Cancer remains a leading cause of death worldwide. In the US, there are over 1.5 million new diagnoses and half million deaths annually. Over 90% of solid tumors (e.g., breast, colorectal) are characterized by chromosomal abnormalities including aneuploidy, the loss or gain of chromosomes, which contributes to the genomic instability that drives cancer development. Aneuploidy arises from defects in chromosome segregation during mitosis. In late mitosis, the intercellular bridge (ICB) that connects the two compartments of a dividing cell is severed by a process termed abscission. Abscission provides a mechanism for delaying cell division in the presence of missegregated chromosomes (NoCut checkpoint) that are trapped in the ICB. Thus, defects in abscission and the NoCut checkpoint result in aneuploidy and chromosome damage. Abscission involves the constriction and severing of the ICB membrane by the endocytic sorting complex required for transport-III (ESCRT-III). Assembly of this multi-component membrane complex is spatially and temporally regulated, and requires the targeting and fusion of ESCRT-III-carrying endosomes with the ICB. To date, however, very little is known about of how ESCRT-III assembly is spatio-temporally coordinated with endosome fusion and how it is linked to the NoCut checkpoint. Septins are GTP-binding proteins that are abnormally expressed in many cancers. Septins assemble into higher order structures that control the spatial organization of membrane and cytosolic proteins. In yeast, septins are essential for the spatial coordination of cytokinesis. In mammalian cells, septins are required for the completion of abscission, but their functions are poorly understood. Based on preliminary data, we hypothesize that septins regulate the assembly of the ESCRT-III complex. Here, we will determine how septins function in the recruitment and assembly of ESCRT- III subunits into rings and spiral filaments. We will test for septin roles in the spatial organization of the ESCRT- III complex and the endosomal delivery of its components. Importantly, the proposed work will examine how abnormalities in septin expression, which are common in cancer, affect the NoCut checkpoint. The proposed studies require training in cutting edge methods of light and electron microscopy (EM) including structured illumination super-resolution microscopy and correlative light and platinum replica EM. The overarching goal of this pre-doctoral fellowship project is to prepare for an independent career in the broader areas of cell and cancer biology. In summary, the proposed project will shed new insights into the mechanisms of cytokinetic abscission and septins, which are abnormally expressed in many cancers, but their roles remain poorly understood.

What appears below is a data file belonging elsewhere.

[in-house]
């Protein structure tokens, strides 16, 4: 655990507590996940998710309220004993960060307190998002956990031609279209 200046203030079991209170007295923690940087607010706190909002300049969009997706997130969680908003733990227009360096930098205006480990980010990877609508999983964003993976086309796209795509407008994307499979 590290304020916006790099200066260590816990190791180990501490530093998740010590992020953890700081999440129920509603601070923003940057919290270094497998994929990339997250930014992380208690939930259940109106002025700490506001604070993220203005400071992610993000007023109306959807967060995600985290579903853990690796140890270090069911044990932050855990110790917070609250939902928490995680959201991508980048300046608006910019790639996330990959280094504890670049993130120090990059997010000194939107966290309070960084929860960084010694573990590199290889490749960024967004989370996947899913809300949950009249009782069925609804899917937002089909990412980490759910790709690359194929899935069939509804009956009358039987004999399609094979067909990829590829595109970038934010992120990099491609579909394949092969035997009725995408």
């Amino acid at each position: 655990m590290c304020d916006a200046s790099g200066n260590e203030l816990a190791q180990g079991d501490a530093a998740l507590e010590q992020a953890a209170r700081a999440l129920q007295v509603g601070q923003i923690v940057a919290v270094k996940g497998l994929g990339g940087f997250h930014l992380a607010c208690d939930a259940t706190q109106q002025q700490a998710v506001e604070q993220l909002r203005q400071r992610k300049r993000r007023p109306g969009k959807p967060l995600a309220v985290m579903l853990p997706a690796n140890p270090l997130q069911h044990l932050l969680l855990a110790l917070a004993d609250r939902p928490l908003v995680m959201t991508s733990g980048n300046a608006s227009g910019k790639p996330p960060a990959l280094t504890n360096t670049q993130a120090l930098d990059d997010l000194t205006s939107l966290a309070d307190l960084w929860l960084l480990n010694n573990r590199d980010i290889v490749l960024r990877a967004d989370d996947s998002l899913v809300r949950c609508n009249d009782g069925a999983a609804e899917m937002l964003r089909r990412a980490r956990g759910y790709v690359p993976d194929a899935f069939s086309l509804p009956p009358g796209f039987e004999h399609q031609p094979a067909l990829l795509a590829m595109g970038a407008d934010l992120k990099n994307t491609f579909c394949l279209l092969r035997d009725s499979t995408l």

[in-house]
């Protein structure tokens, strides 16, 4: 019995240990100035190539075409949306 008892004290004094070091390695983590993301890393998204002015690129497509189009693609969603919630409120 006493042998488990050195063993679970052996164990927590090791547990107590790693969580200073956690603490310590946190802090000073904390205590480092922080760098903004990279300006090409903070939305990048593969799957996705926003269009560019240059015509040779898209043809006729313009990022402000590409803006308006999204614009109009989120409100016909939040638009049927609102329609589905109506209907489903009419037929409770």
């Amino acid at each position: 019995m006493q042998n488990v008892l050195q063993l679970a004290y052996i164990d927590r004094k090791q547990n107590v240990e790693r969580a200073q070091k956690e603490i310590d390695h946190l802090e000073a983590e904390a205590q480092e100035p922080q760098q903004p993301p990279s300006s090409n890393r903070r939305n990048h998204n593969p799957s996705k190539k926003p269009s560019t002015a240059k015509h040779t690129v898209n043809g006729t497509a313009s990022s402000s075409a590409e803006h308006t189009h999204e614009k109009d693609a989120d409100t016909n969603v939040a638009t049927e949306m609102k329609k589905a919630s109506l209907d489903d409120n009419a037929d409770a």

In spite of recent medical advances, cancer remains a leading cause of death world wide with over 1.5 million new diagnoses and 0.5 million deaths each year in the US alone. Hallmarks of cancer are abnormal chromosome gains or losses, which occur when critical checkpoints of cell division fail, promoting the development of cancer. This research aims to understand how septins, a group of proteins whose expression is missregulated in many cancers, function in the last step and checkpoint of cell division, and therefore will shed new insights into the cause of cancer and how septins can be targeted for cancer therapies.